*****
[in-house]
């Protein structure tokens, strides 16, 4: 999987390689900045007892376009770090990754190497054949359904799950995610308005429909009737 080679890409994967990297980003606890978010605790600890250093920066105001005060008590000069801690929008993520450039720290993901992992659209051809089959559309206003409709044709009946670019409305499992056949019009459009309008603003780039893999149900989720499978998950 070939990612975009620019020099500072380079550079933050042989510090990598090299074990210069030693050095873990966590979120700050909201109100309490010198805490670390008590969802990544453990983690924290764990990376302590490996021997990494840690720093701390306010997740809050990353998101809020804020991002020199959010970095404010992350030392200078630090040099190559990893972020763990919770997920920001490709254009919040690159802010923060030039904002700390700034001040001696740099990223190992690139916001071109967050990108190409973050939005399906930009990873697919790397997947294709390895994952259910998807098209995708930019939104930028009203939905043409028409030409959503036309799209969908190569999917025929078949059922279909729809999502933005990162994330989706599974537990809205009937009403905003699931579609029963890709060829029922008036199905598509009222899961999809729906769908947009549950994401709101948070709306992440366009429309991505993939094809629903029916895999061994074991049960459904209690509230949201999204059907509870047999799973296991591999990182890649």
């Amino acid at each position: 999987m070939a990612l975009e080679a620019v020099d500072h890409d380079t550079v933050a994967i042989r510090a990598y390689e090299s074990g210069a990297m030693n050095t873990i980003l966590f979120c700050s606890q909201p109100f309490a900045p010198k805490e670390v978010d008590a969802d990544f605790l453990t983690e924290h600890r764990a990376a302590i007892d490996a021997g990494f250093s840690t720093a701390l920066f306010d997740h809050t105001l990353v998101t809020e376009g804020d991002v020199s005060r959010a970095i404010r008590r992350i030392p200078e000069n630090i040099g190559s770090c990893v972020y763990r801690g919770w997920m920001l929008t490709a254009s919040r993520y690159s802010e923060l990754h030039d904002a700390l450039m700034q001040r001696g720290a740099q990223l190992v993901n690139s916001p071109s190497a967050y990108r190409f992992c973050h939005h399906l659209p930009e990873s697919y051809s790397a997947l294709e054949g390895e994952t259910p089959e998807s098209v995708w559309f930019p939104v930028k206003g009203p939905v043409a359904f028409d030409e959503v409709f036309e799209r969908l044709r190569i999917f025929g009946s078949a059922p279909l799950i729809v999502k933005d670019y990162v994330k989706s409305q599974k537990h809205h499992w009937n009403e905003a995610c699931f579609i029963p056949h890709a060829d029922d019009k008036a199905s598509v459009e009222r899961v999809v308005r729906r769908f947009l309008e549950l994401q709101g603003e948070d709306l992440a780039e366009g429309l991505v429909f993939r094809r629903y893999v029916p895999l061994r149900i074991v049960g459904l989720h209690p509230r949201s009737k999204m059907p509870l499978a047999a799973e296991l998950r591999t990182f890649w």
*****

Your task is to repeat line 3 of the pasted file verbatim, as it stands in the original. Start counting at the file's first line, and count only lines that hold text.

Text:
């Amino acid at each position: 999987m070939a990612l975009e080679a620019v020099d500072h890409d380079t550079v933050a994967i042989r510090a990598y390689e090299s074990g210069a990297m030693n050095t873990i980003l966590f979120c700050s606890q909201p109100f309490a900045p010198k805490e670390v978010d008590a969802d990544f605790l453990t983690e924290h600890r764990a990376a302590i007892d490996a021997g990494f250093s840690t720093a701390l920066f306010d997740h809050t105001l990353v998101t809020e376009g804020d991002v020199s005060r959010a970095i404010r008590r992350i030392p200078e000069n630090i040099g190559s770090c990893v972020y763990r801690g919770w997920m920001l929008t490709a254009s919040r993520y690159s802010e923060l990754h030039d904002a700390l450039m700034q001040r001696g720290a740099q990223l190992v993901n690139s916001p071109s190497a967050y990108r190409f992992c973050h939005h399906l659209p930009e990873s697919y051809s790397a997947l294709e054949g390895e994952t259910p089959e998807s098209v995708w559309f930019p939104v930028k206003g009203p939905v043409a359904f028409d030409e959503v409709f036309e799209r969908l044709r190569i999917f025929g009946s078949a059922p279909l799950i729809v999502k933005d670019y990162v994330k989706s409305q599974k537990h809205h499992w009937n009403e905003a995610c699931f579609i029963p056949h890709a060829d029922d019009k008036a199905s598509v459009e009222r899961v999809v308005r729906r769908f947009l309008e549950l994401q709101g603003e948070d709306l992440a780039e366009g429309l991505v429909f993939r094809r629903y893999v029916p895999l061994r149900i074991v049960g459904l989720h209690p509230r949201s009737k999204m059907p509870l499978a047999a799973e296991l998950r591999t990182f890649w």